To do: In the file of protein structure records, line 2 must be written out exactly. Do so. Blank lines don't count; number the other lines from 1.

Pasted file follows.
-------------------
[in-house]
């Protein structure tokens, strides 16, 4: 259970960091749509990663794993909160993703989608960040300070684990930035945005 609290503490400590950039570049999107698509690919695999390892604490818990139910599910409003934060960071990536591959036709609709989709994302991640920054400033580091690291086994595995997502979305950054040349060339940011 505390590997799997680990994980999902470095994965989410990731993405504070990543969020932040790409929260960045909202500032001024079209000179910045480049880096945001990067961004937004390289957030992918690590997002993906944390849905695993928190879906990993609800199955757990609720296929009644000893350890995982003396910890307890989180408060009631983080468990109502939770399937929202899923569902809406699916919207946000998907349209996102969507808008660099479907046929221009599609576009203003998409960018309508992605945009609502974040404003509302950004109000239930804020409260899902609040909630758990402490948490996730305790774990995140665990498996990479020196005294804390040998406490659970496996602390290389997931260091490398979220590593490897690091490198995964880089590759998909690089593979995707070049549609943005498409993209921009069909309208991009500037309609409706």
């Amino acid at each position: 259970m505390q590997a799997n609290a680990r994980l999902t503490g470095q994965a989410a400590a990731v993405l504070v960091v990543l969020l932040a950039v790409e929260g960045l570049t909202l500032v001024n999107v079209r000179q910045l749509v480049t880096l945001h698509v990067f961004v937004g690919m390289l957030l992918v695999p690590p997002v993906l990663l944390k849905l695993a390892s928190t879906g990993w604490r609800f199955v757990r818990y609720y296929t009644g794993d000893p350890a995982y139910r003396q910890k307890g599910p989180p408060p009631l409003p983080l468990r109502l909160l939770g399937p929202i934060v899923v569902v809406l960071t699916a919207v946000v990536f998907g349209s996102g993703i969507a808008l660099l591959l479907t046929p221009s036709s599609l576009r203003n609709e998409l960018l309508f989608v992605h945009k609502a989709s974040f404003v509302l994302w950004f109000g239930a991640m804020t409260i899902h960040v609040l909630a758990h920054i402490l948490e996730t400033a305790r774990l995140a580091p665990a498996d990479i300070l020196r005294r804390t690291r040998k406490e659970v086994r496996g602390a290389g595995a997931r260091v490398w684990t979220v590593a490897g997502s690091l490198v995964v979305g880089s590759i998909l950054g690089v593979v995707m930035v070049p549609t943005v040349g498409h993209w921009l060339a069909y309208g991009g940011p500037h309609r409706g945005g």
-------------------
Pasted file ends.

């Protein structure tokens, strides 16, 4: 259970960091749509990663794993909160993703989608960040300070684990930035945005 609290503490400590950039570049999107698509690919695999390892604490818990139910599910409003934060960071990536591959036709609709989709994302991640920054400033580091690291086994595995997502979305950054040349060339940011 505390590997799997680990994980999902470095994965989410990731993405504070990543969020932040790409929260960045909202500032001024079209000179910045480049880096945001990067961004937004390289957030992918690590997002993906944390849905695993928190879906990993609800199955757990609720296929009644000893350890995982003396910890307890989180408060009631983080468990109502939770399937929202899923569902809406699916919207946000998907349209996102969507808008660099479907046929221009599609576009203003998409960018309508992605945009609502974040404003509302950004109000239930804020409260899902609040909630758990402490948490996730305790774990995140665990498996990479020196005294804390040998406490659970496996602390290389997931260091490398979220590593490897690091490198995964880089590759998909690089593979995707070049549609943005498409993209921009069909309208991009500037309609409706």